The Unicode mapping section begins with the <unicode_mapping> tag and ends with the corresponding closing tag. The body consists of a line for each mapping. In our example you see that the character with id="A" is mapped to Unicode 65; character "B" is mapped to Unicode 66, etc. Each character in the photofont is mapped to its Unicode in this section. In most Western fonts this section will not vary much from font to font if the designer sticks to standard names and Unicodes. I.e this code may be reusable from font to font.

Kerning Table

Like Unicode Mapping, the kerning table is represented by by an array of kerning pairs and has the following format:

<kerning type="array" subtype="kerning_pair">
<pair left="glyph_id" [ left_image="image_id" ]
right="glyph_id" [ right_image="image_id" ]
[ x="x_offset" ]
[ y="y_offset" ] />

<kerning> where:

is the identifier of the Glyph

is the identifier of the Image within the glyph

is an integer value representing the horizontal kerning amount (in font units as defined by the upm)

is an integer value representing the vertical kerning amount (in font units)

The left and "left_image" attributes specify the first glyph in the kerning pair, while "right" and "right_image" define the second glyph. If the Image is not specified then kerning will be applied to all the Images of the Glyph. If one of the kerning values is omitted it is assumed to be zero.

For example:
<pair left="A" right="V" right_image="image1" x="-5" />

This pair instructs the browser that the "image1" Image of the Glyph "V" is to be shifted 5 units to the left if it follows any image of the Glyph "A".

A typical Kerning table in a photofont looks like this:
<kerning type="array" subtype="kerning_pair">
<pair left="A" right="V" x="-14" />
<pair left="A" right="T" x="-14" />
<pair left="A" right="O" x="-8" />

<pair left="V" right="A" x="-14" />

Glyph Metrics

<glyph id="A">
<image id="v0" type="photo">
<shape embedded="Image32">
<ppm int="36" />
<bbox x="0" y="-1" width="27" height="28" />
<base x="0" y="27" />
<delta x="26" y="0" />

<glyph id="asciitilde">
<image id="v0" type="photo">
<shape embedded="Image93">
<ppm int="36" />
<bbox x="2" y="10" width="18" height="6" />
<base x="-2" y="16" />
<delta x="22" y="0" />

The glyph metrics section is set off by <glyphs> and </glyphs> tags. It contains an "object" for each character in which metrics and shape information is given. The glyph id corresponds to the id in the previous section. In the image tag, id="v0" identifies a particular image. A character can have more than one image in a photofont. Each image has an identifier, which is unique within the glyph. This allows specific images or glyphs to be referenced within the font (e.g. in the kerning table). In our case the type is always photo, which means a 32 bit bitmap with an alpha channel (like a PNG file). The shape (the actual image data) can be embedded, as it is in this font, which means that the graphics data for the shape will be found in the next section, or it can be referred, in which casea relative path to the graphics data is to be found will be given.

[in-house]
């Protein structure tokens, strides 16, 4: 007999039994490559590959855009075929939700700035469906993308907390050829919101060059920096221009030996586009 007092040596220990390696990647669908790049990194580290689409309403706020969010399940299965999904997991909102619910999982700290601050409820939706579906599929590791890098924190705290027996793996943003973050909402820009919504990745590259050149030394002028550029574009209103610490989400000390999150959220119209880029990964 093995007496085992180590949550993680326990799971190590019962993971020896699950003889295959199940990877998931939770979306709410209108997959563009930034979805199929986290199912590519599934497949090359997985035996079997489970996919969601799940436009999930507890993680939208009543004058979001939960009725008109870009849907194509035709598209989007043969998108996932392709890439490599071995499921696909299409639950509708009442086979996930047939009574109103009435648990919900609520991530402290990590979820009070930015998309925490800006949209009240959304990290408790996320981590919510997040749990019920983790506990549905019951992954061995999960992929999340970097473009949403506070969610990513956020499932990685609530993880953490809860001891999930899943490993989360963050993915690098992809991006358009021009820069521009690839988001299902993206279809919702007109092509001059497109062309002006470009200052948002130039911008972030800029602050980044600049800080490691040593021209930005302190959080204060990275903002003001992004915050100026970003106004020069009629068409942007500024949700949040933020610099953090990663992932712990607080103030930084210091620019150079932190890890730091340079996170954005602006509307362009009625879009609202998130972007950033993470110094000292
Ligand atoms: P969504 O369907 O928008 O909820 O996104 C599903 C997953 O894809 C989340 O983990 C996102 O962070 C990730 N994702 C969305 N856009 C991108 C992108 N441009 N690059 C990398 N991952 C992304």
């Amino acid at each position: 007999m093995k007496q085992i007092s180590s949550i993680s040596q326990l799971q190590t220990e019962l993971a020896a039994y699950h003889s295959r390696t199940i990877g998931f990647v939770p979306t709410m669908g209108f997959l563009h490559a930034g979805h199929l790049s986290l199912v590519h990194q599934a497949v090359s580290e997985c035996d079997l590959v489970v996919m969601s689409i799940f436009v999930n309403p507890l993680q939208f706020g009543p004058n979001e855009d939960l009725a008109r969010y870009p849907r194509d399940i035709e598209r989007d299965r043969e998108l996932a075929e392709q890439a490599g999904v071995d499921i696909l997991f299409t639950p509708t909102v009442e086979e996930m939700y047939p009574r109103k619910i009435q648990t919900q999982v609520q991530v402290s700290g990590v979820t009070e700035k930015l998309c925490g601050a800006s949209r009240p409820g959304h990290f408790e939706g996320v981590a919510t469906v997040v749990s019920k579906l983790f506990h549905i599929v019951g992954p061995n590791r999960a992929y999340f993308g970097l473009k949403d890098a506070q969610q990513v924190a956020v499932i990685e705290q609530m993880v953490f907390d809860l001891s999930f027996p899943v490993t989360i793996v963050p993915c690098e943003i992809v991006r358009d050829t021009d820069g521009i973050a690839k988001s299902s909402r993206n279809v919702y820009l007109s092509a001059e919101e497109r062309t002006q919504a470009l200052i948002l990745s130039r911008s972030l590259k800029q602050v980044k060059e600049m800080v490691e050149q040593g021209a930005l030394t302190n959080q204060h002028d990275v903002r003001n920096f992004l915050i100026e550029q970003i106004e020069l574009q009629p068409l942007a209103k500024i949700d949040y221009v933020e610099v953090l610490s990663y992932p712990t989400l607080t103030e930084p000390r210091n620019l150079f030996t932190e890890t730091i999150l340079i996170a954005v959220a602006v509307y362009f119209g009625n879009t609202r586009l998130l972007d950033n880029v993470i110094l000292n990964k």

<shape bitmap_placement="../images/A.png">

The other attributes are:

PPeM of this image.

X offset of the bounding box left border relative to Base Point

Y offset of the bounding box top border relative to Base Point

Width of the bounding box

Height of the bounding box

X coordinate of the Base Point relative to the top side of the bitmap

Y coordinate of the Base Point relative to the left side of the bitmap

horizontal metric

vertical metric

Glyph Images

<data> <photo> <image id="Image32">
Content-Type: image/png; charset=US-ASCII; name=Image3
Content-transfer-encoding: base64
If+BwSegMGD4Z5LdZ7jcSwImKj3/Qf8Y2CO/IIOuzKQCvLvbdPc/D7U8SA5jwKcAAAAASUVO </image>


The glyph images section (which is unnecessary if all the glyphs are referred) starts with <data> and <photo> tags. Then follows a series of <image> "objects" which contain the actual graphics data for the photofont glyphs. They start with an <image> tag in which the image is identified, and then have two lines of information which is usually always the same except for the name, which references the image name assigned in the previous section. So in our example you see that the image (and we have shown only one of the images here because of space considerations) is image32, which we know is the character "A" from the previous sections. Then follows the MIME-encoded data for the PNG bitmap of the glyph and then the closing </image> tag. Every embedded glyph should have an image in this section . Note that several glyphs can refer to the same bitmap. Also some of images may be embedded and some may be specified as separate resources.

Putting It All Together

Finally the whole font needs to be wrapped in a couple tags, and the end product looks something like this:

<?xml version="1.0" ?>
<PhF version="1.0">





Take a look at any of the free photofonts in any text editor to get a more detailed idea of what a full photofont is like.